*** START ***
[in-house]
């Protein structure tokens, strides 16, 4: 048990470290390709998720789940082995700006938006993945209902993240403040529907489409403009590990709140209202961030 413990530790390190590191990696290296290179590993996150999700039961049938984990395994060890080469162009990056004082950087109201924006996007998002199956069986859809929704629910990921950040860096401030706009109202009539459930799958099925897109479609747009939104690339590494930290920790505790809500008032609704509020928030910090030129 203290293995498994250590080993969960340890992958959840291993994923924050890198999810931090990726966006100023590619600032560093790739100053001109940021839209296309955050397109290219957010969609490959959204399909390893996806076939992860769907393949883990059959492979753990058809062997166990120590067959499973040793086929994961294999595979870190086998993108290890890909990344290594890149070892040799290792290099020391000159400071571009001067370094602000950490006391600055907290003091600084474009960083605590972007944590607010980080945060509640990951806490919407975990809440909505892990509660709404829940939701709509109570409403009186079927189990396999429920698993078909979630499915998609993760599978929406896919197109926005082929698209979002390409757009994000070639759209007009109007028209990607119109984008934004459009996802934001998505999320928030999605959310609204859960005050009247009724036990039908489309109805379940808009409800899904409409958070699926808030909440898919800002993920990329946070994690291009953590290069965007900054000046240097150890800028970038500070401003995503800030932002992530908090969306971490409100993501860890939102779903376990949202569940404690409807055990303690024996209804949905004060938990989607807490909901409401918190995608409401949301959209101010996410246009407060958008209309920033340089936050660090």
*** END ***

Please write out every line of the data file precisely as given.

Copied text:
[in-house]
């Protein structure tokens, strides 16, 4: 048990470290390709998720789940082995700006938006993945209902993240403040529907489409403009590990709140209202961030 413990530790390190590191990696290296290179590993996150999700039961049938984990395994060890080469162009990056004082950087109201924006996007998002199956069986859809929704629910990921950040860096401030706009109202009539459930799958099925897109479609747009939104690339590494930290920790505790809500008032609704509020928030910090030129 203290293995498994250590080993969960340890992958959840291993994923924050890198999810931090990726966006100023590619600032560093790739100053001109940021839209296309955050397109290219957010969609490959959204399909390893996806076939992860769907393949883990059959492979753990058809062997166990120590067959499973040793086929994961294999595979870190086998993108290890890909990344290594890149070892040799290792290099020391000159400071571009001067370094602000950490006391600055907290003091600084474009960083605590972007944590607010980080945060509640990951806490919407975990809440909505892990509660709404829940939701709509109570409403009186079927189990396999429920698993078909979630499915998609993760599978929406896919197109926005082929698209979002390409757009994000070639759209007009109007028209990607119109984008934004459009996802934001998505999320928030999605959310609204859960005050009247009724036990039908489309109805379940808009409800899904409409958070699926808030909440898919800002993920990329946070994690291009953590290069965007900054000046240097150890800028970038500070401003995503800030932002992530908090969306971490409100993501860890939102779903376990949202569940404690409807055990303690024996209804949905004060938990989607807490909901409401918190995608409401949301959209101010996410246009407060958008209309920033340089936050660090």